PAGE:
The Weston Family Parks Challenge encourages private-public partnerships and innovative approaches to ensure that Toronto’s green spaces have a bright and vibrant future. This $5 million investment, in aggregate over three years, is engaging city leaders, residents, registered charities, the business community and philanthropists in the maintenance and management of Toronto parks. The Foundation is working with Toronto Park People to realize the vision and achieve the goals of the Weston Family Parks Challenge. In 2014, the Ontario Trillium Foundation joined this partnership with an additional investment of $1.125 million. For more information, please refer to the program guidelines.
In preparation for the garden’s 20th anniversary, 43 native species of grasses, vines, shrubs, and trees will be planted, improving habitat for birds and pollinators. This unique and successful partnership model will sustain another 20 years of volunteer stewardship and be an inspiration for other projects around the city.
This initiative is expanding the existing garden and connecting newcomer populations to nature through innovative environmental programs in four different languages. Public, private and non-profit partnerships will sustain the garden and the nature-focused programs for years to come.
Humber Arboretum is enhancing natural habitat for birds and other wildlife to ensure that this prime birding destination remains a haven for wildlife for years to come. Stewardship activities and educational programs teach youth and the broader community about the importance of maintaining these ecosystems.
Funding has helped to transform this 8 acre undeveloped piece of land into an urban farm with forests and nature trails. Situated in the Jane-Finch neighbourhood of Toronto, the Everdale Black Creek Community Farm provides food, employment and a green oasis in a densely populated area of the City.
High Park Nature Centre is restoring an underutilized area of the park back to the original oak savannah ecosystem. A new outdoor classroom will be a focal point for teaching and restoration, helping the Centre grow into North America’s leading Urban Nature Hub.
Video taken by Tamara Romanchuk
Landscape architects, artists, community leaders, non-profits, and local residents have found natural solutions to flooding problems by building and planting new rain gardens and a wild edible gardens in this Etobicoke Park. New birds and insects have already been spotted in this new habitat. Over 200 volunteers are contributing to its upkeep.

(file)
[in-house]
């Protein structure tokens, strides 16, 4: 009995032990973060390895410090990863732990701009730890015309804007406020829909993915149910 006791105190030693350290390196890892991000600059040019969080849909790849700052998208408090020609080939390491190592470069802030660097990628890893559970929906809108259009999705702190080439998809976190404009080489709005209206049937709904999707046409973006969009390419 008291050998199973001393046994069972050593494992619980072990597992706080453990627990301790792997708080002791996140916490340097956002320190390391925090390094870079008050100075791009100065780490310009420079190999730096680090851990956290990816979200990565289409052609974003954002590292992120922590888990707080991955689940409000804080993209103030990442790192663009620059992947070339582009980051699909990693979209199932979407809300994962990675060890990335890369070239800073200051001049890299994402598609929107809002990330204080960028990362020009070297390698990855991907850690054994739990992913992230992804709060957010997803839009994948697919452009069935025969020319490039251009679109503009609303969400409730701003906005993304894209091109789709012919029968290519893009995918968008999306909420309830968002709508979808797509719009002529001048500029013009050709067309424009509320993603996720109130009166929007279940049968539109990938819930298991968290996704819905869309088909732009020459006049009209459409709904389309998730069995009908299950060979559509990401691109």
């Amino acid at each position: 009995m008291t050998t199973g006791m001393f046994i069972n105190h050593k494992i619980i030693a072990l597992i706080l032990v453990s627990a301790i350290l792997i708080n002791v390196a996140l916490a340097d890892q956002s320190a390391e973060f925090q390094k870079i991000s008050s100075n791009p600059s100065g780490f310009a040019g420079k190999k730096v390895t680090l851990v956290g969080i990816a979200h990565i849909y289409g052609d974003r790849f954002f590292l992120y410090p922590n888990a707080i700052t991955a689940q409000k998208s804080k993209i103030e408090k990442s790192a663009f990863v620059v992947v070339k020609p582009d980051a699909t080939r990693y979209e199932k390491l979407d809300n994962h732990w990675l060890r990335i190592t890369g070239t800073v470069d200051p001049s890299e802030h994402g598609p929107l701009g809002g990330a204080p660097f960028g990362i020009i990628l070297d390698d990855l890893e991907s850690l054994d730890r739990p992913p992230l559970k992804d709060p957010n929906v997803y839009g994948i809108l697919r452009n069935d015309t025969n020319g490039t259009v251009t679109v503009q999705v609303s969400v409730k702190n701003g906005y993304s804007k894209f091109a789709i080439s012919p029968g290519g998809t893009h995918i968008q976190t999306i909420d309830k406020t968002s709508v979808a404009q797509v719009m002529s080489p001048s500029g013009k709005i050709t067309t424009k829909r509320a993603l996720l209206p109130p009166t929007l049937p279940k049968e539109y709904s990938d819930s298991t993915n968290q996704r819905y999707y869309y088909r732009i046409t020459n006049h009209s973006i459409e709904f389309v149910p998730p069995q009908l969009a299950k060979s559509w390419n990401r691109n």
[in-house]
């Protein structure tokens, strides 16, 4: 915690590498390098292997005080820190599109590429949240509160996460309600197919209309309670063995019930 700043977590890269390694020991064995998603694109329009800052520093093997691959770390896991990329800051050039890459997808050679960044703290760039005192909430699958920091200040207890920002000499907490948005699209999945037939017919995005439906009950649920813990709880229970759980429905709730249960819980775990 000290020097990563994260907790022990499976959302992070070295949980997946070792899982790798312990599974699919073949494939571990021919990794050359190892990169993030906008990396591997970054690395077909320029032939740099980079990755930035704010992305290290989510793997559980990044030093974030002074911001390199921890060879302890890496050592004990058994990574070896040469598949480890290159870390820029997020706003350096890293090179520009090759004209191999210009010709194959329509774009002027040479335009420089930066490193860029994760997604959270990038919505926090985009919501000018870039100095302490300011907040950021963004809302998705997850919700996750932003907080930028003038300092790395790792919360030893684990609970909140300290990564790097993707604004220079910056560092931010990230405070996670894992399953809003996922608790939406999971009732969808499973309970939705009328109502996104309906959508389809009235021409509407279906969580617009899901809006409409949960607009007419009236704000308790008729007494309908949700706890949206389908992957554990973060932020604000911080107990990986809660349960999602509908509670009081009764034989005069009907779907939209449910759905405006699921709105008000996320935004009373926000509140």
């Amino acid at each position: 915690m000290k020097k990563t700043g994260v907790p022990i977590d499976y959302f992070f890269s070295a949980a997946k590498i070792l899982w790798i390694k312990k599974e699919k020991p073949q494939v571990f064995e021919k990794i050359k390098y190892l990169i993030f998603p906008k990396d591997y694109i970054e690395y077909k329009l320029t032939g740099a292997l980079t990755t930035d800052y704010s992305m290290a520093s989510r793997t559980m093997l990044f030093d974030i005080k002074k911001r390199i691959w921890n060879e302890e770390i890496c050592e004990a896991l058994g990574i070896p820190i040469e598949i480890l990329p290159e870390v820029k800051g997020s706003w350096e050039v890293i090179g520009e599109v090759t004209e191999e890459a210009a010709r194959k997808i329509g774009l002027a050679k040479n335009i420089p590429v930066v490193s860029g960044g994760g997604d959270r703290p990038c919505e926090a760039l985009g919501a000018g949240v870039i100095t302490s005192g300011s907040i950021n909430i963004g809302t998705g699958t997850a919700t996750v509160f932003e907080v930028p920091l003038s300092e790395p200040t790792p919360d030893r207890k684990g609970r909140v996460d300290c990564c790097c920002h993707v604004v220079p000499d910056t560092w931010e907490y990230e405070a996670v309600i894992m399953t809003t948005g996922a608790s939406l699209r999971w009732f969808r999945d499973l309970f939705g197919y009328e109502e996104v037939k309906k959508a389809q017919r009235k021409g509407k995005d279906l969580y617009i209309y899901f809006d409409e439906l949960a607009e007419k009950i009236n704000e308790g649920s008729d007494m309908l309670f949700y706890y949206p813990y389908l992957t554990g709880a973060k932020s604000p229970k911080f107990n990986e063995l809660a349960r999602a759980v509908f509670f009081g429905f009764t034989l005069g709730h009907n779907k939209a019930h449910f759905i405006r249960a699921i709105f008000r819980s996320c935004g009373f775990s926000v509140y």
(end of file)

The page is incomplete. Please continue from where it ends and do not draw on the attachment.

A partnership between Dovercourt Boys and Girls Club and the MacGregor Park Art Club is transforming this underutilized park into vibrant community green space. Local youth and community will engage in hands-on environmental programs using three new teaching gardens.
The Rexdale Community Health Centre is spearheading an innovative partnership that is bringing the community together around a shared passion for urban agriculture. The Learning Garden Hub will engage children in a hands-on summer camp and expand civic engagement through food programs in this invaluable community resource.
Friends of the Rouge Watershed and the Toronto District School Board are giving students a chance to explore natural systems through field trips and stewardship events in this important Scarborough watershed.
The design for Toronto’s newest park was generated by community members themselves. Funding is enabling the CRC to engage the community for the long-term maintenance and management of Regent Park.
The partnership of The Rotary Club of Toronto, the Friends of Ritchie Parkette and the Toronto Department of Parks, Forestry & Recreation is revitalizing this small green space into a natural area with a butterfly garden. Native species plantings and interpretative signs will offer residents learning opportunities and a connection to nature.
A partnership between Arts for Children and Youth, Friends of Roseneath Park, Toronto Parks, Forestry and Recreation, Toronto Parks and Trees Foundation is naturalizing Roseneath Park. The vision of the community EcoAction project is to create a welcoming sanctuary in a busy urban environment, featuring nature depicted in a mosaic wall and native plantings. The community is working with the City to plant trees in the fall.
The Toronto and Region Conservation Authority and partners will turn an underutilized open area into a lush greenspace teeming with fruit trees, native plants and community gardens. A market and hands-on landscape training programs will provide new skills and income generating opportunities for residents.
This is a large collaborative project with results that are already benefitting the natural landscape and community. The Toronto Region Conservation Authority, City of Toronto, Hydro One, and members of the local community are working together to transform a grass field into a richly diverse native wildflower butterfly meadow. This 3.5 km stretch of hydro corridor in central Scarborough will also include new recreational trails for residents to enjoy. The Butterfly Trail stands as a model for the thousands of hydro corridors across Canada.
The Thorncliffe Park Women’s Committee has partnered with the City, non-profits and other Foundations to improve the green space and engage the community in the ravines, turning both into well used parks. Over 130 volunteers have helped to remove over 2400 pounds of garbage from the ravine.
An innovative partnership formed between the school, parent volunteers, the City, local businesses, and several non-profits is transforming this schoolyard into a nature-focused community gathering place. Students care for the gardens which have become a renewed focus for the community.